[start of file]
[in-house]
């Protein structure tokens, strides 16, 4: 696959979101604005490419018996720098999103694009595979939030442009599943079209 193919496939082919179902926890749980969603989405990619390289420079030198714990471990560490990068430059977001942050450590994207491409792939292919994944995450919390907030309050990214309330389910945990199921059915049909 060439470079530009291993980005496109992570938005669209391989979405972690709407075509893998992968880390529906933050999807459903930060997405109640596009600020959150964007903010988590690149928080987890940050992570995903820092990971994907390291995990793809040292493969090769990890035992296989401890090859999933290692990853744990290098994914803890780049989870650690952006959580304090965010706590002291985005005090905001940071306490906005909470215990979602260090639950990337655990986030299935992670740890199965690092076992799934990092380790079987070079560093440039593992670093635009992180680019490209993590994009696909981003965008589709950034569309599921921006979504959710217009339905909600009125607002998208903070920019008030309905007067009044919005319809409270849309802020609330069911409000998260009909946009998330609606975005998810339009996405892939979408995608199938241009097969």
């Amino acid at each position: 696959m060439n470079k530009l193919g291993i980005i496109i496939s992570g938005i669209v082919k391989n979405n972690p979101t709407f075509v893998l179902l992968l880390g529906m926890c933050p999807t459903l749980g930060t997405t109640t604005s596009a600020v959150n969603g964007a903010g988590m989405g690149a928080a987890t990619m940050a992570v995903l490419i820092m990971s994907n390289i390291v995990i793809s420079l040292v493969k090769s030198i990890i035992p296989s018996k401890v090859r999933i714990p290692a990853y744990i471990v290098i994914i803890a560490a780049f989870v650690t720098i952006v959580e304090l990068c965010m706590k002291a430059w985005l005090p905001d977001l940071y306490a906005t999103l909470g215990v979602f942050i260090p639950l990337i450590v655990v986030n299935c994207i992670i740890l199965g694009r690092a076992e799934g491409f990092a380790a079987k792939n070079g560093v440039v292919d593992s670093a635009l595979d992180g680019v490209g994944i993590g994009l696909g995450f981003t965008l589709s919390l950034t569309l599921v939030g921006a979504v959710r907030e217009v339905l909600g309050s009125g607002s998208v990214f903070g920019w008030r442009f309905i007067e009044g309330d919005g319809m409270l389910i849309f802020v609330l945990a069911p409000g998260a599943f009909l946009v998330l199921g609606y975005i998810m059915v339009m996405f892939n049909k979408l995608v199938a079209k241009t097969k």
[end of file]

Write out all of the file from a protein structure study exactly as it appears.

[in-house]
């Protein structure tokens, strides 16, 4: 696959979101604005490419018996720098999103694009595979939030442009599943079209 193919496939082919179902926890749980969603989405990619390289420079030198714990471990560490990068430059977001942050450590994207491409792939292919994944995450919390907030309050990214309330389910945990199921059915049909 060439470079530009291993980005496109992570938005669209391989979405972690709407075509893998992968880390529906933050999807459903930060997405109640596009600020959150964007903010988590690149928080987890940050992570995903820092990971994907390291995990793809040292493969090769990890035992296989401890090859999933290692990853744990290098994914803890780049989870650690952006959580304090965010706590002291985005005090905001940071306490906005909470215990979602260090639950990337655990986030299935992670740890199965690092076992799934990092380790079987070079560093440039593992670093635009992180680019490209993590994009696909981003965008589709950034569309599921921006979504959710217009339905909600009125607002998208903070920019008030309905007067009044919005319809409270849309802020609330069911409000998260009909946009998330609606975005998810339009996405892939979408995608199938241009097969």
């Amino acid at each position: 696959m060439n470079k530009l193919g291993i980005i496109i496939s992570g938005i669209v082919k391989n979405n972690p979101t709407f075509v893998l179902l992968l880390g529906m926890c933050p999807t459903l749980g930060t997405t109640t604005s596009a600020v959150n969603g964007a903010g988590m989405g690149a928080a987890t990619m940050a992570v995903l490419i820092m990971s994907n390289i390291v995990i793809s420079l040292v493969k090769s030198i990890i035992p296989s018996k401890v090859r999933i714990p290692a990853y744990i471990v290098i994914i803890a560490a780049f989870v650690t720098i952006v959580e304090l990068c965010m706590k002291a430059w985005l005090p905001d977001l940071y306490a906005t999103l909470g215990v979602f942050i260090p639950l990337i450590v655990v986030n299935c994207i992670i740890l199965g694009r690092a076992e799934g491409f990092a380790a079987k792939n070079g560093v440039v292919d593992s670093a635009l595979d992180g680019v490209g994944i993590g994009l696909g995450f981003t965008l589709s919390l950034t569309l599921v939030g921006a979504v959710r907030e217009v339905l909600g309050s009125g607002s998208v990214f903070g920019w008030r442009f309905i007067e009044g309330d919005g319809m409270l389910i849309f802020v609330l945990a069911p409000g998260a599943f009909l946009v998330l199921g609606y975005i998810m059915v339009m996405f892939n049909k979408l995608v199938a079209k241009t097969k």